All it took to change the focus from past to present was a personal account of a former classmate. A friend, who like me sought to work in higher education. He’s a tenured professor at our undergraduate alma mater. He’s done quite well, and we share a mutual professional respect in addition to the friendship started years ago.
The issue is the debacle of the health insurance “reform” for state employees. Some people are trying to do the political spin, but this fiasco has nothing to do with ACA which many call Obamacare. As my friend relates, it is “A Nightmare Called Bobbycare.” It’s one of those alternatives from those who argue the catastrophe of Obamacare. (Please read some of my pieces on ACA before trying to label me on the topic).
In this case the substitute employed under the guise of reform, the benefit of privatization, is ineptness, fraud, deceit, and blatant theft.
For more background:
Here are features from Professor Bob Mann for his blog “Something Like the Truth” and his Times Picayune, nola.com, column concerning Common Core and this health care change with the state’s Office of Group Benefits which includes additional links to the background and primary source materials.
For anyone wanting a brief synopsis instead of delving into an admittedly substantial stack of reading:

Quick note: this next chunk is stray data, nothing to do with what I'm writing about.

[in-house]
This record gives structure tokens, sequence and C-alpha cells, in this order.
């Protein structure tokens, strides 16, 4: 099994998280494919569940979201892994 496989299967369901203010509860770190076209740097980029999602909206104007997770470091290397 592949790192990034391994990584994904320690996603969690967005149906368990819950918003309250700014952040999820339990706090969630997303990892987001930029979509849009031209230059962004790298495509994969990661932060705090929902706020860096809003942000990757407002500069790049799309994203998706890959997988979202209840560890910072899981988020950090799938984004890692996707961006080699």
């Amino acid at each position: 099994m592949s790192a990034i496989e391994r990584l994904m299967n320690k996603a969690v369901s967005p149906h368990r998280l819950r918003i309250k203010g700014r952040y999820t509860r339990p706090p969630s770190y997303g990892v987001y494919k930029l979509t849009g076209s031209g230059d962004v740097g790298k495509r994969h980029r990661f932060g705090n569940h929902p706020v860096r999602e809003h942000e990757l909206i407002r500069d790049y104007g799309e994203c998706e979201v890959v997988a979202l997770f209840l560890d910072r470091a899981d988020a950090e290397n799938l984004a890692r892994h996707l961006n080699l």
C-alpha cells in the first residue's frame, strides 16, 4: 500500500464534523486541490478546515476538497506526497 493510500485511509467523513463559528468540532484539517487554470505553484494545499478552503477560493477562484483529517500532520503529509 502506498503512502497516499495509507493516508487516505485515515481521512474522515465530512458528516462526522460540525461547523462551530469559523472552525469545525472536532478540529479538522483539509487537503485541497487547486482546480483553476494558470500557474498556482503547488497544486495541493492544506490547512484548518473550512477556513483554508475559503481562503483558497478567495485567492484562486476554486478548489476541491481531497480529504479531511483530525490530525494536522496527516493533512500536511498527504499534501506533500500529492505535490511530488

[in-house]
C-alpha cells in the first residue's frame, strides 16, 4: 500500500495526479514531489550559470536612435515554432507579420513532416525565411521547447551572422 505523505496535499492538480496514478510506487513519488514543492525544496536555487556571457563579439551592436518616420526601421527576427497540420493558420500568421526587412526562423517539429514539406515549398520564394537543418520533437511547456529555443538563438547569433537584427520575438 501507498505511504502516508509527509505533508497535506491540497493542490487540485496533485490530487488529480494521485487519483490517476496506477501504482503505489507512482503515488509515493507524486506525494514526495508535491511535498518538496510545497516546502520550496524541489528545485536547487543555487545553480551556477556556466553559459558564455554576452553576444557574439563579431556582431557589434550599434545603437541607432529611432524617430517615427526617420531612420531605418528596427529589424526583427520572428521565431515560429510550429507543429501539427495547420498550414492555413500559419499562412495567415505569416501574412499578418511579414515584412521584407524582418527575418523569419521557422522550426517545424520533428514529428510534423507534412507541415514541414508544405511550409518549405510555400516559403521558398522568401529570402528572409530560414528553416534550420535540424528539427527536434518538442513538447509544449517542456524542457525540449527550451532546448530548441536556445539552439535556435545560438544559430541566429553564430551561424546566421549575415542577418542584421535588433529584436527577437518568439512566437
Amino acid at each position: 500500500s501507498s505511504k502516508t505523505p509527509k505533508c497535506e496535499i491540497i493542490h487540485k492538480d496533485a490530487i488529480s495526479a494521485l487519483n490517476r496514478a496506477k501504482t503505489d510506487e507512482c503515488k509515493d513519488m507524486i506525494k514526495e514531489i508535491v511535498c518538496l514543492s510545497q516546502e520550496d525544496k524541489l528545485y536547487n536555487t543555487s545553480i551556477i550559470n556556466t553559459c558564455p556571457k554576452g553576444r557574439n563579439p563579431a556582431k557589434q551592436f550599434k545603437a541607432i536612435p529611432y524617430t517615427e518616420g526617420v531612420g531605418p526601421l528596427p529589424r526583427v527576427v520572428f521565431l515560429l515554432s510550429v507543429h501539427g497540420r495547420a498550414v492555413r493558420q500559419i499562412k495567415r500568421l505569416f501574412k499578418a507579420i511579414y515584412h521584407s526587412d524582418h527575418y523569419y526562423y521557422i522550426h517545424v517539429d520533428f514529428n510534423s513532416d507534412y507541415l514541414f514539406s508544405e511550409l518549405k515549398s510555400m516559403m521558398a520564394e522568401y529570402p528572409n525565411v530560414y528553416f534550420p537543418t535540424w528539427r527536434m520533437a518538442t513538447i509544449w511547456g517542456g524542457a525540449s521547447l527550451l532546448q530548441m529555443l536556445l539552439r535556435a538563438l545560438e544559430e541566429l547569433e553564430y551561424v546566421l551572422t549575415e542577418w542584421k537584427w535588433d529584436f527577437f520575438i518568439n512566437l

Please watch a televised interview with Louisiana State Treasurer John Kennedy on the set of WWL TV in New Orleans. In the segment which is less than 4 minutes in length, Kennedy describes the state raiding millions of dollars.
To be fair, Governor Jindal is apparently taking the events back home in Louisiana as seriously as he has with previous issues where the public wants representation. So…
- Governor Bobby was up here near me the other day speaking to Value Voter Summit here in Washington D.C.
- He’s been up in New Hampshire.
- He’s been in Iowa (the state and not the town in Louisiana).
- As a media outlet in San Antonia reports: “Cruz, Jindal trying to drive conservative turnout” because the presidential caucuses in Iowa are merely a year and a half away.